Director – Joseph Zito
Cast – Vicky Dawson, Christopher Goutman, Lawrence Tierney, Farley Granger, Cindy Weintraub, Lisa Dunsheath, David Sederholm, Bill Nunnery, Thom Bray, Diane Rode, Bryan Englund, Donna Davis, Carleton Carpenter, Joy Glaccum
Release Year – 1981
Reviewed by John of the Dead
After the success of Halloween in 1978, Friday the 13th in 1980, and Friday the 13th Part 2 in May of 1981, it seems many overlooked The Prowler, also debuting in 1981(November). Most of the horror genre is aware of this film, but those outside the genre will only recall the three previous films mentioned, but not this fantastic and highly effective slasher. With the recent string of horror remakes I really am surprised that The Prowler has not suffered a remake, especially given that in this film we get one of horror’s most awesome killers to date.
While away at war during World War II a soldier receives a letter from his lover Rosemary, saying she cannot wait for him any longer, and is moving on. Eventually the great war ends, and Rosemary and her new lover are brutally killed while attending a dance for a small New Jersey town’s college graduates. 35 years have passed since the incident, and not only was the killer never caught, but any such festivities have been banned from occurring in Avalon Bay, New Jersey…until now. Tonight will mark the resurgence of the Graduation Ball, as well as the return of the very killer still seeking vengeance over his lost love.
Any true fan of the slasher genre has, at the very least, a fine appreciation for this under-appreciated film. Right from the beginning this flick takes off with a very unique(and gory, heh) intro that set the tone for the awesome events that would ensue throughout the film.
Director Joseph Zito made his name and his mark on the genre with this flick, which is credited as the absolute reason why he was given the job of directing another notable slasher film, Friday the 13th: The Final Chapter. In this film he gets pretty much every element right, with some help from his incredible looking killer. This killer doesn’t just don a mask, but shows up still in his WW2 fatigues and army helmet, and employs a giant sword sheathed to his side as well as an infamous pitchfork that provided some very memorable kills. In fact, both weapons of his provided some great kills, and all were successful due to Joseph Zito’s execution of those scenes. The gore is prevalent in this film, and that comes as a result of Zito hiring none other than horror effects maestro Tom Savini(Dawn of the Dead, Day of the Dead, Friday the 13th) to handle the effects and gore scenes. To this day Mr. Savini has been quoted as saying that it is this film that shows his finest work, which says something about the quality of this film’s kills as well.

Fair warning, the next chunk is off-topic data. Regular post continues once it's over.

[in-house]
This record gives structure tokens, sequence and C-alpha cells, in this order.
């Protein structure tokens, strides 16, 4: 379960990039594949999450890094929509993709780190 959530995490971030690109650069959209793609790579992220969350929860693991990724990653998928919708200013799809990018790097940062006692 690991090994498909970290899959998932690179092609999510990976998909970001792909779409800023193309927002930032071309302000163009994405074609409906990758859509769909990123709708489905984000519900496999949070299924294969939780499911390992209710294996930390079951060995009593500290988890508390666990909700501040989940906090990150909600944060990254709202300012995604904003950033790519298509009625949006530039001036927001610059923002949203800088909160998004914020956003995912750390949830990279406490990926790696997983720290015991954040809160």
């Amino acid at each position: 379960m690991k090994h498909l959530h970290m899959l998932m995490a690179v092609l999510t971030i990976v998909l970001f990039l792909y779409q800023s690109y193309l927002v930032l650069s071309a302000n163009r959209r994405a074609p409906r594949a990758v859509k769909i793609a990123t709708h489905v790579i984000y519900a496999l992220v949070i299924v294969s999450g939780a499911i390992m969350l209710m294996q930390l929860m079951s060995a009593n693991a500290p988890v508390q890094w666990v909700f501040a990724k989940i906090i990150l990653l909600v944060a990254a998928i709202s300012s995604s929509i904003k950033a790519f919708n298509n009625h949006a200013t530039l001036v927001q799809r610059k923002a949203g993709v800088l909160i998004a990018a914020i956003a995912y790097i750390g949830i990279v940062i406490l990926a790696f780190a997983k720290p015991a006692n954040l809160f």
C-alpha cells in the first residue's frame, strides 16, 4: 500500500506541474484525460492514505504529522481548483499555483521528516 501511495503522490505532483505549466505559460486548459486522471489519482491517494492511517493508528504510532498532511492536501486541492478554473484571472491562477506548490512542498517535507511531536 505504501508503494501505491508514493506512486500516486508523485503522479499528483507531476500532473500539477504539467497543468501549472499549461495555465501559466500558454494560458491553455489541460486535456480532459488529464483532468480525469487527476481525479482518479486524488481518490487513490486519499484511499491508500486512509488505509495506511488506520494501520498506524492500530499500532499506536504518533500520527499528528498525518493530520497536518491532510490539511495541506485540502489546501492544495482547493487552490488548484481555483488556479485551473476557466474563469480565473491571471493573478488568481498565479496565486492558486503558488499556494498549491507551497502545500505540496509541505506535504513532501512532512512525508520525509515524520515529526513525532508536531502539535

Story-wise I really enjoyed this one because it is a slasher that really employs a true love element to the vengeance. Sure we have seen slashers involving some guy who was screwed over by a dumb b*tch, but never have I seen one in which a man was (whether he liked it or not) serving his country in one of Earth’s biggest wars and had his one true love leave him because she would not wait for him to return from war. If you put yourself in his shoes you should be able to imagine the heart wrenching feel he must have endured when reading the letter from Rosemary, and that only makes his vengeance all the more fun to watch. Aside from that the story remains pretty simple, yet highly effective thanks to some great kills and overall execution from this film’s director, as well as a very surprising twist when the killer’s identity is revealed…a twist that I did not see coming.
Overall, this is an incredible and truly under-appreciated slasher film that deserves to be held up in the ranks of Halloween and Friday the 13th. We get a truly iconic killer in this film, a great and respectable usage of the vengeance element, and an overall experience that leaves this a highly recommended film from me to all fans of the horror genre.